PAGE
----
Unsurprisingly, corporate/M&A is another team that comes with a hefty headcount. The department advises across the full range of M&A activity, including public and private deals, joint ventures, buyouts, and investments. “M&A was quite similar to debt in terms of timelines,” one second-year recalled, “but it’s broader, and you’re putting more details into place than just the financing.” Trainees reported that due diligence on documents was a big part of the day-to-day in the seat, along with reviewing shareholder registers and writing up reports. But there were opportunities to work with local counsel on coordinating the signing and closing of the deals too. In a recent deal, the team advised private equity firm Asda Group, owned by the Issa brothers, TDR Capital and Walmart, on the c. £2.27 billion acquisition of EG Group’s UK and Ireland operations.
“There is a focus on individual responsibility.”
Deals like these come with a lot of regulatory considerations, and this is where Kirkland’s financial services regulatory (FSR) team steps up. It provides advice to private equity firms and investment funds on the regulatory aspects of their work. “A lot of the work that advisory practices do has a significant component servicing some of the larger teams, like corporate or investment funds,” one trainee explained. “When the corporate team is working on an acquisition, there are a lot of regulatory questions that go on behind the scenes, so you need to be clear about what a particular private equity house’s intentions are for that business, and that comes with a lot of forms!” This translates to a lot of due diligence work for trainees in the seat, but there is opportunity for drafting too. “It all sounds tremendously boring until something goes wrong!” one joked. “So you’re getting substantive experience in something that has quite high stakes.” This is one of the optional seats for trainees. The group at Kirkland recently played a part in EQT’s €6.8 billion acquisition of Baring Private Equity Asia.
Kirkland & Ellis operates a formal training programme for trainees in the first four months of their training contract, which covers the essentials of the firm’s core practice areas, as well as soft skills training. In some groups, there are opportunities to sync up with the training on offer at the firm’s US offices too.
But, like anywhere, trainees at Kirkland get out what they put in. While trainees were quick to tell us that supervisors were very willing to sit down with a trainee and walk them through how to do something, the emphasis is on learning by doing. “It is focused on being a self-starter,” trainees emphasised. “They always support you doing whatever you want to do, but there is a focus on individual responsibility.” As a result, “it’s probably fair to say that it suits certain personalities. There are people that will thrive in that environment in corporate law, and there will be others where it makes sense for a few years, before moving in-house or to a more specialist area.”
“When you’re closing a deal or completing a signing, all bets are off.”
A big part of this comes from the fact that, as is common with the big US firms in London, hours can be long. “When you’re closing a deal or completing a signing, all bets are off,” one trainee warned. “I’ve definitely worked 85 to 90-hour weeks during the worst periods, although that is the exception.” Before you get out your violin, note that trainees earn a whopping £60,000 salaryin their first year, which rises to the US market rate of $215,000 on qualification. This makes Kirkland one of the highest-paying firms in the market, which must go some way to easing the slog of busy times.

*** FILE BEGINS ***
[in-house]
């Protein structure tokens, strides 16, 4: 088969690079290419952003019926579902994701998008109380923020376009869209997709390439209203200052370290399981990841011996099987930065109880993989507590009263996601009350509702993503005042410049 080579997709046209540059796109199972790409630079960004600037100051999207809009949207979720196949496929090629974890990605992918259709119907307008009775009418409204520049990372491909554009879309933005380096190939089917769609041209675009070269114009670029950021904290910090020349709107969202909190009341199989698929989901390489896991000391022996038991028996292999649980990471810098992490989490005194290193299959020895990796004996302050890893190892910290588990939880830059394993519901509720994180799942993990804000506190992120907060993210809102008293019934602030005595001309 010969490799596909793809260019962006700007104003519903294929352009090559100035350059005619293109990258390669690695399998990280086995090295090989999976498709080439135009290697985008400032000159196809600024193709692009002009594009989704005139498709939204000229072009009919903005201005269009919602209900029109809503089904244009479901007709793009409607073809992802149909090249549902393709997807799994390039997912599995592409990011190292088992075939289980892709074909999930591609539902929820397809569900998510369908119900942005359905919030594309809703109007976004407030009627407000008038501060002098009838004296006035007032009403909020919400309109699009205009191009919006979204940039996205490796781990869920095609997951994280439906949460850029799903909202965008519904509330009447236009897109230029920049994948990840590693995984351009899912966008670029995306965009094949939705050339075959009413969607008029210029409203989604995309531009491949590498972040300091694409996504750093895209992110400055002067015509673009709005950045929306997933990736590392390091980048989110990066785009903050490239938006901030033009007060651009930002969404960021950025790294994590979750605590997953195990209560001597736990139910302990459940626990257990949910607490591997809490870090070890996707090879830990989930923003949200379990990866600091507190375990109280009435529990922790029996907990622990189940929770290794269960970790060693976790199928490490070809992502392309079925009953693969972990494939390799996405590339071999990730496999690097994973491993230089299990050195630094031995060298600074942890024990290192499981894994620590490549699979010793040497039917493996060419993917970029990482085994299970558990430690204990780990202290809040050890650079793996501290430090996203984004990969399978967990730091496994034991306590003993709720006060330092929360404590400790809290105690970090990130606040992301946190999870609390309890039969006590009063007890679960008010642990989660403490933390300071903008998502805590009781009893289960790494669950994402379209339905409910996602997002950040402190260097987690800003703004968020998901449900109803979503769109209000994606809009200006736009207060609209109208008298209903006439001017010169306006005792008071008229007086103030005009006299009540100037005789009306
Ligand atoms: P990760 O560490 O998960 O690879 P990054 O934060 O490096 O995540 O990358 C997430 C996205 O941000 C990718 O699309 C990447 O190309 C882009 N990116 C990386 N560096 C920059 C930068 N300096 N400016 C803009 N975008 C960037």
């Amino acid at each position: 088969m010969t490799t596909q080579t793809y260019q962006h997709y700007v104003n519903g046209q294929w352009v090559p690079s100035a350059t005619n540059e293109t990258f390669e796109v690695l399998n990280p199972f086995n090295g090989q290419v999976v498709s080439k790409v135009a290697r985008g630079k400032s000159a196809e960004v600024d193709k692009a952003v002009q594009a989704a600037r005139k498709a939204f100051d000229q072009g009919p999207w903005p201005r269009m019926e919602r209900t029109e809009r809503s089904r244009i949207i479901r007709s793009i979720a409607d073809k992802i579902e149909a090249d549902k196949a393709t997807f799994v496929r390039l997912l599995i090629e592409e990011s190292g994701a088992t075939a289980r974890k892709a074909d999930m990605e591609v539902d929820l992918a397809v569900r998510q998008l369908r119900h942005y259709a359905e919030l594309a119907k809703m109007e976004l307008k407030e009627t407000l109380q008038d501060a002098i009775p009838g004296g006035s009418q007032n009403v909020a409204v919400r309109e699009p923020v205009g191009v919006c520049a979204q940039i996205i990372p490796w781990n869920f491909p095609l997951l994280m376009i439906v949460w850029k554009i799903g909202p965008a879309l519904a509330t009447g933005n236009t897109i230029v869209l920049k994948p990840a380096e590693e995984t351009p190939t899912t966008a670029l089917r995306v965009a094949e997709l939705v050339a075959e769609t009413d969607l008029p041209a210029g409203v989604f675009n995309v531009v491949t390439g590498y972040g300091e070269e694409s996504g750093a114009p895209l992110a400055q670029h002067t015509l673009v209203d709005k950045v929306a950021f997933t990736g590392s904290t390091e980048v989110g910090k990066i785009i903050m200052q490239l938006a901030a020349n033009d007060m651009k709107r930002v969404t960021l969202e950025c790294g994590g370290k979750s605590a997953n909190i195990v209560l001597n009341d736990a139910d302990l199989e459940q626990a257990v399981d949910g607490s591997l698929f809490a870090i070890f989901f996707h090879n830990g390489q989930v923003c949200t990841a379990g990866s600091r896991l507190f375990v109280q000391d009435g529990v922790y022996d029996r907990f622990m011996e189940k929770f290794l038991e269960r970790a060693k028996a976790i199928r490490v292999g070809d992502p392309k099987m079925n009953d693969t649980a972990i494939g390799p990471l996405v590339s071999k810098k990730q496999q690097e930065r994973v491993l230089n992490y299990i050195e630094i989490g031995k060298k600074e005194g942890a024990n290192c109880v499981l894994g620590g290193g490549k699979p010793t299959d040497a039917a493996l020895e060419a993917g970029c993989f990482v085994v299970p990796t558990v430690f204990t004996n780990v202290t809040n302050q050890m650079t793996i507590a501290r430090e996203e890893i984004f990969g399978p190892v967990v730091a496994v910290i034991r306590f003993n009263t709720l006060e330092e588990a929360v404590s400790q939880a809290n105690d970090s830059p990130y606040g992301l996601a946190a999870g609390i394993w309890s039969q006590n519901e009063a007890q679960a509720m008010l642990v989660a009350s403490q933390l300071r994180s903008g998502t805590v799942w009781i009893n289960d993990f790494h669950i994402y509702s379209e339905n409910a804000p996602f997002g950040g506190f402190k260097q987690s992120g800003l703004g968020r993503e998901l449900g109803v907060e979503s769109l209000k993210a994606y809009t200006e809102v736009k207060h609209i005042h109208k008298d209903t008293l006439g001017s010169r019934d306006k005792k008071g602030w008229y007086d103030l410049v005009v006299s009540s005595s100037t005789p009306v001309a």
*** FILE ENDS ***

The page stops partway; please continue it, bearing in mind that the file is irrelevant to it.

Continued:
As a general rule, trainees come into the office Tuesdays to Thursdays, with Monday and Friday work-from-home days, although this varies from team to team. While the firm is just around the corner from a move to a new office, the current crop of trainees had enjoyed their time in the famous Gherkin. “It’s been great,” one praised. “It sounds like a benign and boring perk, but all our meals are covered. Breakfast and lunch are provided in the office, and there is a Deliveroo allowance for dinner, which saves a lot of money in the long run!” With a bar just downstairs, there are plenty of opportunities to socialise too: “We get a discount, so all the trainees go out for drinks every Thursday.”
Trainees approaching qualification will submit their preferences in May. “I don’t think it’s as formal as an interview process,” one second-year told us. “It’s a case of ticking a box, and you would have already had conversations and dinners with the team you’re hoping to qualify into, so you should have a pretty good idea already.” In 2023, the firm retained all ten qualifiers.
Life in the fast lane:Kirkland & Ellis has a unique six-year partnership track: “I could, in theory, be a partner at 30, which I just wouldn’t get anywhere else.”
How to get a Kirkland & Ellis training contract
Vacation scheme deadline: 31 December 2023
Training contract deadline: 31 December 2023
Kirkland & Ellis offers up to 20 training contracts each year, and attends law fairs at Cambridge, King's College London, LSE, Bristol, Oxford, UCL, Exeter, and Durham.
Applicants are invited to complete an online application form. They'll also upload their CVs, write a cover letter, fill out the usual details (academic history, work experience and so forth) and answer a couple of more in-depth questions.
Applicants are advised to read the application form carefully. Our Kirkland sources tell us, "Some applicants do not answer the specific question being asked. This is perhaps either because they haven't taken their time when reading it, and/or because they have copied an answer from another application form which asks a similar question, but is in fact slightly different. Attention to detail is a really important skill to demonstrate. It is also important to ensure that you tailor your application and cover letter specifically for Kirkland & Ellis. If you don't get these simple things right then it makes it more difficult for us to progress the application to the next stage given the strong competition."